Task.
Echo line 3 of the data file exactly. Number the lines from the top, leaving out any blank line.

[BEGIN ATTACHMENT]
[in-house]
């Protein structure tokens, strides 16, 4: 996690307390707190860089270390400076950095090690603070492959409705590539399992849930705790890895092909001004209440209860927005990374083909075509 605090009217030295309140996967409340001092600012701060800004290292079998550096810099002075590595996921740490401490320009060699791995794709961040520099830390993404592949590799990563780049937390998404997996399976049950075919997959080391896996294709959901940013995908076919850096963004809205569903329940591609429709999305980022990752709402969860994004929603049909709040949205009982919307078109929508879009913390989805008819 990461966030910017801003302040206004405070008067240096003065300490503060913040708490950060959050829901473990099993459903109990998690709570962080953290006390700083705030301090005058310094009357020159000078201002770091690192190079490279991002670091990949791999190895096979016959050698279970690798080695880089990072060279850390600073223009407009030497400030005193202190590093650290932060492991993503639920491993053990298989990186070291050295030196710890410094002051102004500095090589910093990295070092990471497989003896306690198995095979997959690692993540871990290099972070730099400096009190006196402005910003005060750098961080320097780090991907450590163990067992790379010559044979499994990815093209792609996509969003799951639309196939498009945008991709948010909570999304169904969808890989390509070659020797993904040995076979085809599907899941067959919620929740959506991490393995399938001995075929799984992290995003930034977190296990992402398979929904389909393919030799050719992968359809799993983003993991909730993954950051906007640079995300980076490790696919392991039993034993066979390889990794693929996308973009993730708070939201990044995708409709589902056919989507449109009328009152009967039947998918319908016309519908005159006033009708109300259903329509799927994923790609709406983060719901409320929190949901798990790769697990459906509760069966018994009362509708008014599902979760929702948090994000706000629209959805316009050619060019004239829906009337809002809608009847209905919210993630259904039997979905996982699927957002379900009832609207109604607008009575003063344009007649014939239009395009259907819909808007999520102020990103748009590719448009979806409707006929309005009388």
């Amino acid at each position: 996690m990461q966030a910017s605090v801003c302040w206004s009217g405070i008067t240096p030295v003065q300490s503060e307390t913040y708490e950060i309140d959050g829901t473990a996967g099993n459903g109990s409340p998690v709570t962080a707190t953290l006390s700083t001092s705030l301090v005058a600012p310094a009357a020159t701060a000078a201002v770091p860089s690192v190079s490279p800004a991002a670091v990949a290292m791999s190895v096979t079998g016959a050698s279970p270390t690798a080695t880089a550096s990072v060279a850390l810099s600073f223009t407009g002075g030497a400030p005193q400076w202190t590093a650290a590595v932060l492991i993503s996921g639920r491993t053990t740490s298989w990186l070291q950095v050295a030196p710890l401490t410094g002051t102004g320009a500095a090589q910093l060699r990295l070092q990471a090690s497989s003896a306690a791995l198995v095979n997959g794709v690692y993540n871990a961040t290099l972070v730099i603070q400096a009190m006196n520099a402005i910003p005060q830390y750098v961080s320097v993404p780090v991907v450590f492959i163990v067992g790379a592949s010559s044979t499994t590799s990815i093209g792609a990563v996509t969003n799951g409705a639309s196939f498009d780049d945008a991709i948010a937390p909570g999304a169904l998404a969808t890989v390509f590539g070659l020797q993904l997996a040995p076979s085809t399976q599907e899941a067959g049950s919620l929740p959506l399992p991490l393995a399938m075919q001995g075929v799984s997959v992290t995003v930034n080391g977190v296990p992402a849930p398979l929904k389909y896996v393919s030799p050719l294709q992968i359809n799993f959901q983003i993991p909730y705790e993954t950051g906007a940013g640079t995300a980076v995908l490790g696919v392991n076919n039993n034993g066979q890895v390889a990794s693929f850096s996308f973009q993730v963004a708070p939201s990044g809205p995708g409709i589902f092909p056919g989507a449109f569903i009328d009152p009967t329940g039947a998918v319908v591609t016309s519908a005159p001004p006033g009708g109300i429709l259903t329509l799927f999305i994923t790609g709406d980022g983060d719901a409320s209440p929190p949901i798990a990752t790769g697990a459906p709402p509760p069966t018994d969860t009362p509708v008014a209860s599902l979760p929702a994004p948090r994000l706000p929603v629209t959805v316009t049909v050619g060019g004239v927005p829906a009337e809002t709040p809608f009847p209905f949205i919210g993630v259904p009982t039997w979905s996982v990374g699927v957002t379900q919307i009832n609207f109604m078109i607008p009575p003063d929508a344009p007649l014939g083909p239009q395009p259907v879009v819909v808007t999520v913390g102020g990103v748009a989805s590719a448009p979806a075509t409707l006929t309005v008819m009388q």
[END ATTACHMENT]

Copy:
């Amino acid at each position: 996690m990461q966030a910017s605090v801003c302040w206004s009217g405070i008067t240096p030295v003065q300490s503060e307390t913040y708490e950060i309140d959050g829901t473990a996967g099993n459903g109990s409340p998690v709570t962080a707190t953290l006390s700083t001092s705030l301090v005058a600012p310094a009357a020159t701060a000078a201002v770091p860089s690192v190079s490279p800004a991002a670091v990949a290292m791999s190895v096979t079998g016959a050698s279970p270390t690798a080695t880089a550096s990072v060279a850390l810099s600073f223009t407009g002075g030497a400030p005193q400076w202190t590093a650290a590595v932060l492991i993503s996921g639920r491993t053990t740490s298989w990186l070291q950095v050295a030196p710890l401490t410094g002051t102004g320009a500095a090589q910093l060699r990295l070092q990471a090690s497989s003896a306690a791995l198995v095979n997959g794709v690692y993540n871990a961040t290099l972070v730099i603070q400096a009190m006196n520099a402005i910003p005060q830390y750098v961080s320097v993404p780090v991907v450590f492959i163990v067992g790379a592949s010559s044979t499994t590799s990815i093209g792609a990563v996509t969003n799951g409705a639309s196939f498009d780049d945008a991709i948010a937390p909570g999304a169904l998404a969808t890989v390509f590539g070659l020797q993904l997996a040995p076979s085809t399976q599907e899941a067959g049950s919620l929740p959506l399992p991490l393995a399938m075919q001995g075929v799984s997959v992290t995003v930034n080391g977190v296990p992402a849930p398979l929904k389909y896996v393919s030799p050719l294709q992968i359809n799993f959901q983003i993991p909730y705790e993954t950051g906007a940013g640079t995300a980076v995908l490790g696919v392991n076919n039993n034993g066979q890895v390889a990794s693929f850096s996308f973009q993730v963004a708070p939201s990044g809205p995708g409709i589902f092909p056919g989507a449109f569903i009328d009152p009967t329940g039947a998918v319908v591609t016309s519908a005159p001004p006033g009708g109300i429709l259903t329509l799927f999305i994923t790609g709406d980022g983060d719901a409320s209440p929190p949901i798990a990752t790769g697990a459906p709402p509760p069966t018994d969860t009362p509708v008014a209860s599902l979760p929702a994004p948090r994000l706000p929603v629209t959805v316009t049909v050619g060019g004239v927005p829906a009337e809002t709040p809608f009847p209905f949205i919210g993630v259904p009982t039997w979905s996982v990374g699927v957002t379900q919307i009832n609207f109604m078109i607008p009575p003063d929508a344009p007649l014939g083909p239009q395009p259907v879009v819909v808007t999520v913390g102020g990103v748009a989805s590719a448009p979806a075509t409707l006929t309005v008819m009388q």